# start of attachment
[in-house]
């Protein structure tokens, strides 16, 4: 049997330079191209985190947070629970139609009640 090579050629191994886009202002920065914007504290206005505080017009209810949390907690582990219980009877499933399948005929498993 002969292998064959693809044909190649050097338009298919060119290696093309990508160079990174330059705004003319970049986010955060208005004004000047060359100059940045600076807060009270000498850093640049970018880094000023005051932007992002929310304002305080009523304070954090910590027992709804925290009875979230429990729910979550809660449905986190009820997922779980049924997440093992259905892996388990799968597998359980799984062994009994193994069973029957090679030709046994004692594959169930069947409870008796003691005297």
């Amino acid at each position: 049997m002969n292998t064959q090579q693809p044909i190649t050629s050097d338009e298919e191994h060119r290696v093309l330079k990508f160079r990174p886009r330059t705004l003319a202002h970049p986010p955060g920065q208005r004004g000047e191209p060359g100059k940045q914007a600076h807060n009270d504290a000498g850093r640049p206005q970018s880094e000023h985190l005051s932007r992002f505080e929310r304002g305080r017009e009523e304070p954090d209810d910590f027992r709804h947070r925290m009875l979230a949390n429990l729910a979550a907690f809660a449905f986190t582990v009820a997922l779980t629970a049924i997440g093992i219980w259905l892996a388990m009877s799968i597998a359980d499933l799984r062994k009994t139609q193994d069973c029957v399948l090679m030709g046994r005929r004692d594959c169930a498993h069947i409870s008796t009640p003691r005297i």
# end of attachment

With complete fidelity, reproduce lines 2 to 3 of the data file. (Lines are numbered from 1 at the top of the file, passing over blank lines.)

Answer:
């Protein structure tokens, strides 16, 4: 049997330079191209985190947070629970139609009640 090579050629191994886009202002920065914007504290206005505080017009209810949390907690582990219980009877499933399948005929498993 002969292998064959693809044909190649050097338009298919060119290696093309990508160079990174330059705004003319970049986010955060208005004004000047060359100059940045600076807060009270000498850093640049970018880094000023005051932007992002929310304002305080009523304070954090910590027992709804925290009875979230429990729910979550809660449905986190009820997922779980049924997440093992259905892996388990799968597998359980799984062994009994193994069973029957090679030709046994004692594959169930069947409870008796003691005297």
């Amino acid at each position: 049997m002969n292998t064959q090579q693809p044909i190649t050629s050097d338009e298919e191994h060119r290696v093309l330079k990508f160079r990174p886009r330059t705004l003319a202002h970049p986010p955060g920065q208005r004004g000047e191209p060359g100059k940045q914007a600076h807060n009270d504290a000498g850093r640049p206005q970018s880094e000023h985190l005051s932007r992002f505080e929310r304002g305080r017009e009523e304070p954090d209810d910590f027992r709804h947070r925290m009875l979230a949390n429990l729910a979550a907690f809660a449905f986190t582990v009820a997922l779980t629970a049924i997440g093992i219980w259905l892996a388990m009877s799968i597998a359980d499933l799984r062994k009994t139609q193994d069973c029957v399948l090679m030709g046994r005929r004692d594959c169930a498993h069947i409870s008796t009640p003691r005297i």